I’m Paulien Bakker, founder of Schrijfkracht. I studied journalism and psychology and specialized in cultural differences, human motives and storytelling.


Before I could write, I would make my grandmother, my parents and my brother sit in front of me while I delivered a sermon. I had things I wanted to tell – although the collection bag was also a good incentive. To everyone’s relief, I took to the typewriter not so long after.

Solid foundation

I went on to study journalism and later on psychology. Then I joined the editing team of IntermediarPW magazine. After a five year run, I felt I had a solid foundation and became a freelance journalist. I haven’t stopped writing for newspapers and magazines in the Netherlands and abroad since then. My satisfied and returning customers include de Volkskrant, Vrij Nederland, Flow Magazine, Narratively, and Al Jazeera English. I also worked as Editor-in-Chief and developer of magazines such as Talent, Werf&, Erik and Magazine Narrative Journalism.

Passion for other cultures

I realized that was what made sense to me: articulating other people’s purifying experiences. Shortly thereafter, I traveled to Iraq. I’ve been writing about motivation, trauma and cultural differences ever since. But as social media circled the globe, I noticed that our ability to put ourselves in another’s shoes was increasingly challenged. How do you reach your audience?

I got to meet storytelling journalists from all over the world, and learn how they used audio, video, multimedia and text to tell their beautiful stories.

Storytelling as my tool of choice

Storytelling is a way of structuring information and works with almost all kinds of information, especially when you want others to relate to the experience. Between 2013 and 2018, while director of the Initiative for Narrative Journalism in the Netherlands, I organized its annual conference True Story, with more than 300 colleagues coming to experience the power of stories. For me, this event was a candy shop. I got to meet storytelling journalists from all over the world, and learn how they used audio, video, multimedia and text to tell their beautiful stories. More recently, I have also used storytelling for film, social media campaigns and exhibitions. My topics remain motivation, trauma and cultural differences. I have also published two books: A Romantic People, about the oil-rich Iraqi city of Kirkuk and What comes after a mistake…remains a mistake, about an Iraqi family where one of their own children radicalizes (both came out in Dutch).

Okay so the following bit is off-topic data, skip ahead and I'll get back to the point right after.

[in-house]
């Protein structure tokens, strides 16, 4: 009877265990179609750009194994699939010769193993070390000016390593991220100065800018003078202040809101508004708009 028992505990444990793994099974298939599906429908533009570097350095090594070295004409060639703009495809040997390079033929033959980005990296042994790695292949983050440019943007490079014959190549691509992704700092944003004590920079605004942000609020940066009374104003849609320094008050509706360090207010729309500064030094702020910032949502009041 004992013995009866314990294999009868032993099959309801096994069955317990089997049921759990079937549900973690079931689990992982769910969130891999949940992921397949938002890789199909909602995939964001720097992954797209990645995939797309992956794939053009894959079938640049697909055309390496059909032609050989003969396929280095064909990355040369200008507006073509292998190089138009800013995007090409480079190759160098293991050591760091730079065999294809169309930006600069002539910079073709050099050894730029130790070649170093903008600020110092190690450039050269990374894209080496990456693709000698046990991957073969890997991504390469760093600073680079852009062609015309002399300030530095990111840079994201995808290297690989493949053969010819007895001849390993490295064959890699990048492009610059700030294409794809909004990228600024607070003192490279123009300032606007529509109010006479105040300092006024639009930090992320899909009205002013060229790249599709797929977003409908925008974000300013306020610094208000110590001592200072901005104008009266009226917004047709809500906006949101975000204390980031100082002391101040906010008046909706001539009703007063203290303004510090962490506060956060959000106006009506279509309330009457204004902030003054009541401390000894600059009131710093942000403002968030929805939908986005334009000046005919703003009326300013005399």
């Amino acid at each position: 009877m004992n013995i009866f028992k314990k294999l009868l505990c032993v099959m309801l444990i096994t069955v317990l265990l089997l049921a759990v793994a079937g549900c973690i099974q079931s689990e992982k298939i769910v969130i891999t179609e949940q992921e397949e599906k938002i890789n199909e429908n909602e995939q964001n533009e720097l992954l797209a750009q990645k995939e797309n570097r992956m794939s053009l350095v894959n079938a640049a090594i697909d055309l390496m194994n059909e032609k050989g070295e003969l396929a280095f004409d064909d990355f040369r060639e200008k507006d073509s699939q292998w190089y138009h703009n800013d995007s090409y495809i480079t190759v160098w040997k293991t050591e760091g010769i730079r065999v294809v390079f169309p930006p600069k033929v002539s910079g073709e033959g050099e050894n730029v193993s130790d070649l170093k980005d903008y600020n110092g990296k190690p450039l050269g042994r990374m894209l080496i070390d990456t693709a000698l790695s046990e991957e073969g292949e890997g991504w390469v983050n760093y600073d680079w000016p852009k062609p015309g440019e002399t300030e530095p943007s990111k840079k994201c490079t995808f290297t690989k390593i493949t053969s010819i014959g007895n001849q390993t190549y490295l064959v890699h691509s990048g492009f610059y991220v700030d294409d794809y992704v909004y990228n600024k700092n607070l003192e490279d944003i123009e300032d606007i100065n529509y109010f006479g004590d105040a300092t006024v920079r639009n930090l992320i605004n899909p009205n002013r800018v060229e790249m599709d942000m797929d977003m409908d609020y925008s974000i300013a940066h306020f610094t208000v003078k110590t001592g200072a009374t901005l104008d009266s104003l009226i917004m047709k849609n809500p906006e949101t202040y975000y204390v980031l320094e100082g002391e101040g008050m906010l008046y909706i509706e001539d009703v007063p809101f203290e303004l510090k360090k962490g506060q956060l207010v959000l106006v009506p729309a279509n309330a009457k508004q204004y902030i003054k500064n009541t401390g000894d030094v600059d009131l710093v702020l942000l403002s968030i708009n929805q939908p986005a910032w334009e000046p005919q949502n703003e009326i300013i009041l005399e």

Layered narratives

In recent years I have worked on several cross-media projects: Daily life Baghdad (Iraq; with photographer Marieke van der Velden), Country without Orphans (Rwanda; with filmmaker Anisleidy Martínez and photographer Anaïs López) and I want to break free (Albania; with photographer Bernadet Prins).

Story doctor

Nowadays I provide writing guidance to other creators (especially photographers and writers). I coach them in finding the emotional heart of their story. Especially if you have been working on a project for some time, chances are that you have been drowning in your material. By going back to the emotional heart of the project, you as a maker regain direction. And the great thing is: what is close to the heart is actually always meaningful.

Here you can read what others have said about me.

We live in a world of abundant, and volatile, information. Schrijfkracht, Dutch for “writing power”, combines research with integrity and storytelling with passion, to connect head, heart and gut.